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Push to recall Gov. Newsom receives $500K donation from firm

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Gavin Newsom California Governor

The movement to recall California Gov. Gavin Newsom (D) has just received its first six-figure donation, Politico reported Tuesday.

The consulting firm Prov 3:9, LLC—based in Irvine—donated $500,000 to one of the committees aiming to give California voters a recall election on their governor.

Additionally, the campaign also obtained about $100,000 from Sequoia Capital partner Douglas Leone and his wife Patricia Perkins-Leone, according to the Politico report. During the 2020 election cycle, the couple gave hundreds of thousands of dollars to President Donald Trump and allied Republican organizations.

As for why all this matters, Politico‘s Jeremy B. White writes that “[s]tatewide campaigns require lots of money, usually in the millions of dollars, and political observers have been closely watching to see if major donors step up for the recall effort.”

“Now the first major sum has landed, bolstering the recall’s chances,” he added, though he called the effort a “longshot.”

In recent months, the recall effort itself has picked up traction, amid Newsom receiving criticism for his handling of the pandemic in the nation’s highest-population state. Notable supporters of the recall effort include the California Republican Party and former Republican gubernatorial candidate John Cox, while conservative media figures such as former House Speaker Newt Gingrich and former Arkansas Gov. Mike Huckabee have given the effort their blessing.

In particular, Newsom faced fierce criticism for going against his own COVID-19 guidelines back in the autumn in order to attend a dinner party at a swanky Napa County restaurant called French Laundry, violating the limits at the time on the size of gatherings. This incident, White writes, “crystallized frustration” in the Golden State “with stringent restrictions”.

RELATED: Gov. Newsom apologizes for attending guideline-breaking party, says it was a ‘bad mistake’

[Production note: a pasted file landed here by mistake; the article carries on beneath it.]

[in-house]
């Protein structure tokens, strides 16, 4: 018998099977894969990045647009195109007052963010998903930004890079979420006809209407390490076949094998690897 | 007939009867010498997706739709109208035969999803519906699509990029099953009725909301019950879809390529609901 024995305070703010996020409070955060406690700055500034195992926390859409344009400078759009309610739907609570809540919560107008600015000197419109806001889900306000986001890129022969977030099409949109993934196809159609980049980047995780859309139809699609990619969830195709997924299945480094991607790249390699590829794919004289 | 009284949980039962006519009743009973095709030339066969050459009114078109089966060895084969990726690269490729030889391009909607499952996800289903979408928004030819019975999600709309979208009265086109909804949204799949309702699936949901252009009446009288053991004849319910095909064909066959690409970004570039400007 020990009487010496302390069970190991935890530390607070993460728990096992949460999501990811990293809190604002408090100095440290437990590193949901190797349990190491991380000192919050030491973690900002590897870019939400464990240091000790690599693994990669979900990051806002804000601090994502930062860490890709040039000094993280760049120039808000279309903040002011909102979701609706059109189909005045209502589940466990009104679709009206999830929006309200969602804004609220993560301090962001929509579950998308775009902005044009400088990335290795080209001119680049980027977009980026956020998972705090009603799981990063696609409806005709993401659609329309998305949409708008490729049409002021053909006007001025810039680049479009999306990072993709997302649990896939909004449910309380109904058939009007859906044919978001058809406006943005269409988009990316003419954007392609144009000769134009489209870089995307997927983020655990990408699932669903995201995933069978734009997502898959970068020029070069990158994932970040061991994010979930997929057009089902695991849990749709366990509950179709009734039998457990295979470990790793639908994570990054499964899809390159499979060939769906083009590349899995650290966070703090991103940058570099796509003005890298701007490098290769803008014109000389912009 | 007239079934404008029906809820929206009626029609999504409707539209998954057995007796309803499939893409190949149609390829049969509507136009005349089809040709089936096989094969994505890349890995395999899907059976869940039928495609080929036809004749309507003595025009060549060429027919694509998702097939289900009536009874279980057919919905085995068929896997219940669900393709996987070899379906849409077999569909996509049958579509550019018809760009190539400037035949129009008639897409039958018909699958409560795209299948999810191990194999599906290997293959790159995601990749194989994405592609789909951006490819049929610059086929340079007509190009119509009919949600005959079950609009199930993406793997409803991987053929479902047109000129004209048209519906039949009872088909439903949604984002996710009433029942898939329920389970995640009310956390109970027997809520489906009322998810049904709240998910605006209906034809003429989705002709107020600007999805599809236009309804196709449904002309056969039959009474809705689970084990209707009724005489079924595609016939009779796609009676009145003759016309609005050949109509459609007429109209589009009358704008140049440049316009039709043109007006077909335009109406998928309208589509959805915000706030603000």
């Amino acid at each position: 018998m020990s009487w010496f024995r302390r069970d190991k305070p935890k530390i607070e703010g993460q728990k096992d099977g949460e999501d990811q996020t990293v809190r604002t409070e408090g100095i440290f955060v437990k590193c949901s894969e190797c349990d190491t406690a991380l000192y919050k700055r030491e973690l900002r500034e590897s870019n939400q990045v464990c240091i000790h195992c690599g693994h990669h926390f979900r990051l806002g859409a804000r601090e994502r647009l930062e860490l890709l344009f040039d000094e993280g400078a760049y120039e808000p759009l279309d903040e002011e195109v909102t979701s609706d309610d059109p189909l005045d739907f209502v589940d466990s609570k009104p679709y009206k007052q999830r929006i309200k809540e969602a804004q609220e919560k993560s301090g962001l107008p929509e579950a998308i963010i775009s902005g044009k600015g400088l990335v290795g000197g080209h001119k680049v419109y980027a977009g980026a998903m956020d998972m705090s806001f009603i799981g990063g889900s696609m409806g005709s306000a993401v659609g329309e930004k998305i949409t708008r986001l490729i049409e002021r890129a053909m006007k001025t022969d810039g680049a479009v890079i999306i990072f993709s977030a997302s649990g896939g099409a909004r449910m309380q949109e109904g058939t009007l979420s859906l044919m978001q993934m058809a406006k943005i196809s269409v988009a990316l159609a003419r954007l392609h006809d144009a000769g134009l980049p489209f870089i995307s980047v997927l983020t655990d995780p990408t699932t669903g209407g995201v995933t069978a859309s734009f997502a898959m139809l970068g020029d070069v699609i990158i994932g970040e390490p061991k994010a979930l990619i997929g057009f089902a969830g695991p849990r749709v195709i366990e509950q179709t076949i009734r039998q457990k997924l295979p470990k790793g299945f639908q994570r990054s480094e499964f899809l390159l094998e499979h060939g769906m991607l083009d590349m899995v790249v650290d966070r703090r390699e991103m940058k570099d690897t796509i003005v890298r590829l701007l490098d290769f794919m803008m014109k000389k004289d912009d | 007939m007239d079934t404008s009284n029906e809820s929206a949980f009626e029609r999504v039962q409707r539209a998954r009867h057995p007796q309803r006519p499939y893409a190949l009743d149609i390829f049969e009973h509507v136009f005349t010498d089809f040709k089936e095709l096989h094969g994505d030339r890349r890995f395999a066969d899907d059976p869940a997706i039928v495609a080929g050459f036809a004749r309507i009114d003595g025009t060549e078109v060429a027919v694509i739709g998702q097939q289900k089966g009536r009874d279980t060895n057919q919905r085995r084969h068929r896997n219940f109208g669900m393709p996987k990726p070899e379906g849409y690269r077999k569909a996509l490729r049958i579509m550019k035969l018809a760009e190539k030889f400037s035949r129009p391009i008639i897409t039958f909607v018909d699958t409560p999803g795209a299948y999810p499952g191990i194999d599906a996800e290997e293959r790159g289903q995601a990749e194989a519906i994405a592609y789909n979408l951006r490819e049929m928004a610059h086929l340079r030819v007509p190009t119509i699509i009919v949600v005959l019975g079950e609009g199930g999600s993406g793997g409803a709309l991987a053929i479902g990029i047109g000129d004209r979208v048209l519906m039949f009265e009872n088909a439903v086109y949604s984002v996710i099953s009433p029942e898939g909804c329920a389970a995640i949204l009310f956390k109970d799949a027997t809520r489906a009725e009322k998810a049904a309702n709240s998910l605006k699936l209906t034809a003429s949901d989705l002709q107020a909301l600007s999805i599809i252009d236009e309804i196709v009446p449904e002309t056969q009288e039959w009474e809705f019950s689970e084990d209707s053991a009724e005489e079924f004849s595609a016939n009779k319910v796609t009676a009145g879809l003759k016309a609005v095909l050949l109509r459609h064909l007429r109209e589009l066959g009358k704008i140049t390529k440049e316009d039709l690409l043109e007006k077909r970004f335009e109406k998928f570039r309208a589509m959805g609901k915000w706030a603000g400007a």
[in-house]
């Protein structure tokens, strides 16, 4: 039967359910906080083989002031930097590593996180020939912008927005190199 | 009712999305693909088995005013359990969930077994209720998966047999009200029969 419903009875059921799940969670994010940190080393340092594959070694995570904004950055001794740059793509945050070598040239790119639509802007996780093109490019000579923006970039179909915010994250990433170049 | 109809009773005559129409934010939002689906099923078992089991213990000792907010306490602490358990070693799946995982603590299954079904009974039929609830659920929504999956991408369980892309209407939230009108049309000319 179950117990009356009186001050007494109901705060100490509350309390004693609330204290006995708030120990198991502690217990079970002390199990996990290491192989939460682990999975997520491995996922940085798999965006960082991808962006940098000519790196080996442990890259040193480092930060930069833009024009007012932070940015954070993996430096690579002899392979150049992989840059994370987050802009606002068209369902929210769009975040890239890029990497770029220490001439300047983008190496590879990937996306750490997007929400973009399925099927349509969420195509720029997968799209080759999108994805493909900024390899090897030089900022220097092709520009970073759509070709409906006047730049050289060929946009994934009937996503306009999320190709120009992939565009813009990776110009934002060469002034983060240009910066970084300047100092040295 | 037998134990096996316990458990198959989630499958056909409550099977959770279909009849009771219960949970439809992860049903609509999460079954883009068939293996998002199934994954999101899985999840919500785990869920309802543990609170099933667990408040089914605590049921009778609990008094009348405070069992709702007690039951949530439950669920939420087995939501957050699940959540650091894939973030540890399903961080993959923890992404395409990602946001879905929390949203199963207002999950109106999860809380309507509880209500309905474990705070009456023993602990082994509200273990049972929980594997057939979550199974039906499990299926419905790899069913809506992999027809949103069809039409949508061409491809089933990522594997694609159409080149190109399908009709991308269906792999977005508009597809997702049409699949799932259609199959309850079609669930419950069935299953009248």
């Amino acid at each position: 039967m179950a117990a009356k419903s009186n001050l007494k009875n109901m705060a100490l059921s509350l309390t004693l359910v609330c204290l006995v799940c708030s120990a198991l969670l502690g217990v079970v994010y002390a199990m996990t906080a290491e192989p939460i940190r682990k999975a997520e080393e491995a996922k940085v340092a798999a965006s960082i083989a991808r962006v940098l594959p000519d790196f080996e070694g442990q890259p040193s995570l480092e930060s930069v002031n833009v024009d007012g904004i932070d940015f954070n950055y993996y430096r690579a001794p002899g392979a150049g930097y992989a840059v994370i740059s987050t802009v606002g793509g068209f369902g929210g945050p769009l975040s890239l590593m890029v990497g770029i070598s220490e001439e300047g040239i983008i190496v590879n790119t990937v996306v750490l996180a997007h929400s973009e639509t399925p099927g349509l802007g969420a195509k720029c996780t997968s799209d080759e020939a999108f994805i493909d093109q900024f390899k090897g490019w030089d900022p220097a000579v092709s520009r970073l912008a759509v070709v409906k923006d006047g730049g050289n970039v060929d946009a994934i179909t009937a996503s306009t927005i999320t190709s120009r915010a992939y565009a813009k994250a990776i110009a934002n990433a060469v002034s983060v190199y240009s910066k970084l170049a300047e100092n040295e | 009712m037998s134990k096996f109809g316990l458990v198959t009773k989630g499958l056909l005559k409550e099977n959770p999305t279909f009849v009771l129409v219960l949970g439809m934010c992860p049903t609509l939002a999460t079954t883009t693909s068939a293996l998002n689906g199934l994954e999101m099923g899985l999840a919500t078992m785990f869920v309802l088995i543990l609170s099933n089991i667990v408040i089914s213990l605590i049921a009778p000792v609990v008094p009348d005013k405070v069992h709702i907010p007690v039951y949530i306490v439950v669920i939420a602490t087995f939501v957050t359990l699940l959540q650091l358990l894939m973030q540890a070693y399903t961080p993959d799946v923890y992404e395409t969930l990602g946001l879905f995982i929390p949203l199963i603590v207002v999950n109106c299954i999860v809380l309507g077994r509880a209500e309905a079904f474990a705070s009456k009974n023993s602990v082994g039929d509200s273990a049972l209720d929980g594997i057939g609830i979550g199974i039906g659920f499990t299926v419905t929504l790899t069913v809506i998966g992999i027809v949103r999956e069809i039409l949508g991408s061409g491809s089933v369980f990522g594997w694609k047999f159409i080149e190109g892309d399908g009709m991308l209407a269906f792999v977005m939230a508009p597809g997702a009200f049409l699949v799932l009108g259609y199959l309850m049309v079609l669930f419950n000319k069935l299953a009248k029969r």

Like Newsom, other high-profile Democrats across the country have been accused of violating COVID-19 guidelines such as House Speaker Nancy Pelosi, Washington, DC Mayor Muriel Bowser, and Denver Mayor Michael Hancock among others.

RELATED: McEnany slams Gov. Cuomo on religious gatherings, other high-profile Dems for violating COVID-19 guidelines

Last month, a judge gave proponents of the recall effort three additional months to gather the approximately 1.5 million signatures they would need to certify a recall. According to the proponents, they have collected about 800,000 signatures so far. However, “getting enough valid signatures,” White notes, “would likely mean collecting close to 2 million given that a share of them are typically deemed invalid.”

Back in 2003, there was a successful recall of former California Gov. Gray Davis (D). Why the 2003 recall succeeded, according to White, is in part due to former Congressman Darrell Issa (R-Calif.) donating money to the effort. On the other hand, the Newsom recall effort has only seen a series of smaller five-figure donations.

While $500,000 is certainly something to write home about, it’s “still not enough to collect all of the remaining signatures needed,” White concludes. Nonetheless, this surge in donations could indicate to potential donors that the recall effort is serious, thus opening the door for more money.

You can follow Douglas Braff on Twitter @Douglas_P_Braff.